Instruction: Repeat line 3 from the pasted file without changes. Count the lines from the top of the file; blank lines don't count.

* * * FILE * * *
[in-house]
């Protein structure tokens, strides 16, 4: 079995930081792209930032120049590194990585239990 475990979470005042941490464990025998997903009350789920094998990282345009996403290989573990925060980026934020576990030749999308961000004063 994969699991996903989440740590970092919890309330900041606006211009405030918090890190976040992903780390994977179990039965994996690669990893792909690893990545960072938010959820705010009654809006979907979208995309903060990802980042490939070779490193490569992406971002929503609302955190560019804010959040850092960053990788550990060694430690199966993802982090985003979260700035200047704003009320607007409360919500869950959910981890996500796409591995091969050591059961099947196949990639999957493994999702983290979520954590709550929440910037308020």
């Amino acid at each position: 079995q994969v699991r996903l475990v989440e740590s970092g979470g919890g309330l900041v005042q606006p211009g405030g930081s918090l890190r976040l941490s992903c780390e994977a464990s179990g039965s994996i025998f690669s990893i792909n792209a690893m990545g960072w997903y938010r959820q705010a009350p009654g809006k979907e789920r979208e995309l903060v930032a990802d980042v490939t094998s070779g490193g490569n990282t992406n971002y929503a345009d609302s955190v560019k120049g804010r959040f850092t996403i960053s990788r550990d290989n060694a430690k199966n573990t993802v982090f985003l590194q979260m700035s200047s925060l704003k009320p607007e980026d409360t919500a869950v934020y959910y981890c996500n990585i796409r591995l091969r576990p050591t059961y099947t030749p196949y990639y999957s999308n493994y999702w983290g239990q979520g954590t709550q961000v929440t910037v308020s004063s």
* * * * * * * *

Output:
């Amino acid at each position: 079995q994969v699991r996903l475990v989440e740590s970092g979470g919890g309330l900041v005042q606006p211009g405030g930081s918090l890190r976040l941490s992903c780390e994977a464990s179990g039965s994996i025998f690669s990893i792909n792209a690893m990545g960072w997903y938010r959820q705010a009350p009654g809006k979907e789920r979208e995309l903060v930032a990802d980042v490939t094998s070779g490193g490569n990282t992406n971002y929503a345009d609302s955190v560019k120049g804010r959040f850092t996403i960053s990788r550990d290989n060694a430690k199966n573990t993802v982090f985003l590194q979260m700035s200047s925060l704003k009320p607007e980026d409360t919500a869950v934020y959910y981890c996500n990585i796409r591995l091969r576990p050591t059961y099947t030749p196949y990639y999957s999308n493994y999702w983290g239990q979520g954590t709550q961000v929440t910037v308020s004063s």